Barry Kin Lui remembers grabbing a knife while angry at his girlfriend, Lan Mu Do. He remembers finding himself sitting on her body with the knife in his hand.

But the actual killing — in the early morning hours of Aug. 17, 2011, in Beltsville — he does not recall, Lui said. By his account, he blacked out and didn’t know he was stabbing Do, whom he had envisioned as a devil or “a Dracula.”

On April 5, the 63-year-old man pleaded guilty to second-degree murder in Do’s killing. But he and his attorneys contend that he should now be found not criminally responsible, Maryland’s version of what is commonly known as an insanity defense.

A Prince George’s County jury heard testimony this week and will decide whether he should be confined to a mental institution or a prison.

“If a person was not of the right mind,” defense attorney David Martella said in court, “they should not be held criminally responsible.”

Lui contends that he suffered a mental breakdown after Do, 50, blackmailed him into signing over the deed to his Gaithersburg house less than a year into their relationship. Lui told the jury Tuesday that Do had threatened to tell authorities that he had entered into a fake marriage with a woman who needed a green card in exchange for $35,000.

County prosecutors, however, said Lui didn’t appear to be emerging from a blackout when Do’s son, responding to his mother’s screams, rushed to a bedroom and found Lui sitting on her.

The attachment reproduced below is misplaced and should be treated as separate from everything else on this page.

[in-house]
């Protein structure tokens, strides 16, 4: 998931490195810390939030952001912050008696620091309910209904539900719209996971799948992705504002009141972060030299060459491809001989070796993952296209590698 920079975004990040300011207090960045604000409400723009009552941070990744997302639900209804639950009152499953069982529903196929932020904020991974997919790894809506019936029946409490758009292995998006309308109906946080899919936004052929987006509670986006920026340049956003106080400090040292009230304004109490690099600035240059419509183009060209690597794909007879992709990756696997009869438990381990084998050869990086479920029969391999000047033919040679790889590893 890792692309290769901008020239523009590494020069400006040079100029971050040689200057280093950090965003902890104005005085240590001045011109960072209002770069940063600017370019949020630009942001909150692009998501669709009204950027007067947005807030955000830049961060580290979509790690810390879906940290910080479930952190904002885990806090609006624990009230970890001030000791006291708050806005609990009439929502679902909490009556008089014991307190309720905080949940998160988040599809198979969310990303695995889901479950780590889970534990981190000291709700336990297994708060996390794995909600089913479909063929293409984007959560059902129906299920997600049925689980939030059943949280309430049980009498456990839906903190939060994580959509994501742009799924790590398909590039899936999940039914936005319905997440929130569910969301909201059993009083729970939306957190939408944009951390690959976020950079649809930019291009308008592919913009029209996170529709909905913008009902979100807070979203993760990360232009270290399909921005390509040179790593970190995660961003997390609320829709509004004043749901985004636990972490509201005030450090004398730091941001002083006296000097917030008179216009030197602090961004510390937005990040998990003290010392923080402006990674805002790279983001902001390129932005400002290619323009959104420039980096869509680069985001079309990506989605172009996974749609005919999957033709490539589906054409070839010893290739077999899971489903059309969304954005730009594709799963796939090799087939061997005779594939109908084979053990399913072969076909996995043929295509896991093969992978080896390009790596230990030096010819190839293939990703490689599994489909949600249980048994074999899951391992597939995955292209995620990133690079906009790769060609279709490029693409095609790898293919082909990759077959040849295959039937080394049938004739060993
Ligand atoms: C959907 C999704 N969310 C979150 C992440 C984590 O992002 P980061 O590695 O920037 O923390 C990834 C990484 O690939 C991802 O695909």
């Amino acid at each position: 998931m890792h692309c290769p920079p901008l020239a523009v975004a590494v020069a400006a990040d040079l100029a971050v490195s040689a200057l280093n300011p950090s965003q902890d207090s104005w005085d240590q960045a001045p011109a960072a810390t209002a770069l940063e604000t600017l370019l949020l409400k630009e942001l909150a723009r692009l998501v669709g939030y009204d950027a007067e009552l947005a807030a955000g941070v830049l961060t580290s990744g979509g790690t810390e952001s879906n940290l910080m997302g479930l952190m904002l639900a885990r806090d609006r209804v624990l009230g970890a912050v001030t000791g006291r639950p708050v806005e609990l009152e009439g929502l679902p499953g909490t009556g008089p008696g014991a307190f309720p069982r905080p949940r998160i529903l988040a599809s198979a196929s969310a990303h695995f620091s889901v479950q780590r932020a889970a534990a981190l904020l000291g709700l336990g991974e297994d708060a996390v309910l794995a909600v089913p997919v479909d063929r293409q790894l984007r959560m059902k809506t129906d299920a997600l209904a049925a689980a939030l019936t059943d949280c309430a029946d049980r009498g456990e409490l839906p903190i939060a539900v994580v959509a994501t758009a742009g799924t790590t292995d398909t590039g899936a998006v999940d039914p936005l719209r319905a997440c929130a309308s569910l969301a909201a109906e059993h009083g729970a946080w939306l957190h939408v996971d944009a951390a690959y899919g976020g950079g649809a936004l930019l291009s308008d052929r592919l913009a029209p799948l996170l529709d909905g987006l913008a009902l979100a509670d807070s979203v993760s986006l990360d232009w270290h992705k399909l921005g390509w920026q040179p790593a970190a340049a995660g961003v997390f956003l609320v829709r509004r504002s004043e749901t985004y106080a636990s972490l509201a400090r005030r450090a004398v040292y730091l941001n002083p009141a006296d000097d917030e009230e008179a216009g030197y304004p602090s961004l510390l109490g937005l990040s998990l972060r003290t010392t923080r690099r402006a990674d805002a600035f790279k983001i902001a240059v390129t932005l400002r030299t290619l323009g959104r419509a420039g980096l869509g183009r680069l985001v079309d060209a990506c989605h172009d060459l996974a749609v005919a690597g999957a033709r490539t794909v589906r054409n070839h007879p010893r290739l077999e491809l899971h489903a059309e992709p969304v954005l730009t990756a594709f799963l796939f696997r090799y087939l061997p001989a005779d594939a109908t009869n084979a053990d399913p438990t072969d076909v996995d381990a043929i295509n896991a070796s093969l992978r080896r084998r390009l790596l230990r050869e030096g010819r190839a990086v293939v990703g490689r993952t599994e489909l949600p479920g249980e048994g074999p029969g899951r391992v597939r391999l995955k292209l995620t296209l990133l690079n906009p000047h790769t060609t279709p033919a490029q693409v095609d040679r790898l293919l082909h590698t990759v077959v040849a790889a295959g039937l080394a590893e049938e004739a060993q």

“Lui said, ‘Call 911. I have killed your mother,’ ” Assistant State’s Attorney Christina Ropella told the jury. “The defendant didn’t say, ‘Oh my, God! What happened?’ ”

Lui testified that when he first met Do in November 2010, the relationship was good and that he moved into her Beltsville home. But after about six months, he signed over the deed to his house, and she “totally changed,” Lui said. He said that she forced him to cook and clean and took his paychecks and that he complied because of the blackmail threats.

“She is the queen,” Lui said through a Cantonese interpreter. “She makes all of the decisions. I can’t do anything. I can’t saying anything.”

Eventually, Lui said, Do told him to move out.

The night Lui stabbed Do, they had been arguing, according to accounts from police and neighbors. Lui was sleeping on the floor in a storage room, he testified, and Do was entering the room and turning on the lights about every half-hour to argue with him. The lack of sleep and the stress from losing his home and from the constant arguing caused Lui to hallucinate, said Martella, the defense attorney.

Lui testified that he imagined Do as “a Dracula,” sucking his blood, that he heard voices and thought she was a devil.

“I was thinking if this devil is not dying, I would be dying,” Lui said.

Ropella said Do was willing to return Lui’s Gaithersburg house to him if he moved out of her home. And the prosecutor said that after the stabbing, Lui called his wife to say: “I’ve already killed her. . . . Death is better for her.”

Lui’s strategy is to vilify “the victim to take your attention away from the conduct of the defendant,” Ropella said. “Barry Lui murdered Lan Do,” she said, “and he murdered her because he didn’t like the fact that she was making him leave her home.”

The case is scheduled to continue Monday.

According to an analysis of data from May 2011, of 300 people then detained in Maryland mental health facilities after being found not criminally responsible for their actions, 200 had committed violent crimes.

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